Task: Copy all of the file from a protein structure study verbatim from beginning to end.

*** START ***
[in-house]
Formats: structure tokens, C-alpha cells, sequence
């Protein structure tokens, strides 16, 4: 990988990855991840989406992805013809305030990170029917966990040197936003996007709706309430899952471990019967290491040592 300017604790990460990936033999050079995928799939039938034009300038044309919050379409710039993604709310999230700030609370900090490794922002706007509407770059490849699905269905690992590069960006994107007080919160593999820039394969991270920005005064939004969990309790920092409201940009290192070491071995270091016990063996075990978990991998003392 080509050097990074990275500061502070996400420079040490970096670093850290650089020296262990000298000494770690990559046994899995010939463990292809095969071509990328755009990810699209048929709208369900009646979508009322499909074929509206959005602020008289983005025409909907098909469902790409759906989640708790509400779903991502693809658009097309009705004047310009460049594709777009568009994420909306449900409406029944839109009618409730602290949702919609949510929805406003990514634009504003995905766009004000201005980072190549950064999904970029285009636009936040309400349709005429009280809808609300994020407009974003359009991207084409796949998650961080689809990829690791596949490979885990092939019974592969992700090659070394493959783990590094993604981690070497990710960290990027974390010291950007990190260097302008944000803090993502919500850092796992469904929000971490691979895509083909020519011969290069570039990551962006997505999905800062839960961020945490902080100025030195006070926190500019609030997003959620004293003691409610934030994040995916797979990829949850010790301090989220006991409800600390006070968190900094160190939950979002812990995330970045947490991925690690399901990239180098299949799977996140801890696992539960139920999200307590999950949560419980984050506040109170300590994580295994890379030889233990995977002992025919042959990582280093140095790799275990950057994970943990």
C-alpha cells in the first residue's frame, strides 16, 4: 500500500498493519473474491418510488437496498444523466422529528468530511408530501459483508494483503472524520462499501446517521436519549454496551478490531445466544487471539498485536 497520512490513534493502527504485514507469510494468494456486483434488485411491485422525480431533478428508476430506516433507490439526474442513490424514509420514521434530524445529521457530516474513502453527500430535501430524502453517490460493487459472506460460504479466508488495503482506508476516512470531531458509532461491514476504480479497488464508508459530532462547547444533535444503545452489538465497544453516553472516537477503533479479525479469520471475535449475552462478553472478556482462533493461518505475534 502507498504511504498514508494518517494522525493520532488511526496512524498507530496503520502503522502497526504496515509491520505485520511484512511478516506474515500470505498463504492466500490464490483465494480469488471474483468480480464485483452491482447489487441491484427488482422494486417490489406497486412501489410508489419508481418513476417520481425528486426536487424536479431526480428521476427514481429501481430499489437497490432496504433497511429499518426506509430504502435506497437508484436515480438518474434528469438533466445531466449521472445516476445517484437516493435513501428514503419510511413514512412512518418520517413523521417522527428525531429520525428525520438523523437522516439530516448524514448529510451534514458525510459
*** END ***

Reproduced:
[in-house]
Formats: structure tokens, C-alpha cells, sequence
């Protein structure tokens, strides 16, 4: 990988990855991840989406992805013809305030990170029917966990040197936003996007709706309430899952471990019967290491040592 300017604790990460990936033999050079995928799939039938034009300038044309919050379409710039993604709310999230700030609370900090490794922002706007509407770059490849699905269905690992590069960006994107007080919160593999820039394969991270920005005064939004969990309790920092409201940009290192070491071995270091016990063996075990978990991998003392 080509050097990074990275500061502070996400420079040490970096670093850290650089020296262990000298000494770690990559046994899995010939463990292809095969071509990328755009990810699209048929709208369900009646979508009322499909074929509206959005602020008289983005025409909907098909469902790409759906989640708790509400779903991502693809658009097309009705004047310009460049594709777009568009994420909306449900409406029944839109009618409730602290949702919609949510929805406003990514634009504003995905766009004000201005980072190549950064999904970029285009636009936040309400349709005429009280809808609300994020407009974003359009991207084409796949998650961080689809990829690791596949490979885990092939019974592969992700090659070394493959783990590094993604981690070497990710960290990027974390010291950007990190260097302008944000803090993502919500850092796992469904929000971490691979895509083909020519011969290069570039990551962006997505999905800062839960961020945490902080100025030195006070926190500019609030997003959620004293003691409610934030994040995916797979990829949850010790301090989220006991409800600390006070968190900094160190939950979002812990995330970045947490991925690690399901990239180098299949799977996140801890696992539960139920999200307590999950949560419980984050506040109170300590994580295994890379030889233990995977002992025919042959990582280093140095790799275990950057994970943990």
C-alpha cells in the first residue's frame, strides 16, 4: 500500500498493519473474491418510488437496498444523466422529528468530511408530501459483508494483503472524520462499501446517521436519549454496551478490531445466544487471539498485536 497520512490513534493502527504485514507469510494468494456486483434488485411491485422525480431533478428508476430506516433507490439526474442513490424514509420514521434530524445529521457530516474513502453527500430535501430524502453517490460493487459472506460460504479466508488495503482506508476516512470531531458509532461491514476504480479497488464508508459530532462547547444533535444503545452489538465497544453516553472516537477503533479479525479469520471475535449475552462478553472478556482462533493461518505475534 502507498504511504498514508494518517494522525493520532488511526496512524498507530496503520502503522502497526504496515509491520505485520511484512511478516506474515500470505498463504492466500490464490483465494480469488471474483468480480464485483452491482447489487441491484427488482422494486417490489406497486412501489410508489419508481418513476417520481425528486426536487424536479431526480428521476427514481429501481430499489437497490432496504433497511429499518426506509430504502435506497437508484436515480438518474434528469438533466445531466449521472445516476445517484437516493435513501428514503419510511413514512412512518418520517413523521417522527428525531429520525428525520438523523437522516439530516448524514448529510451534514458525510459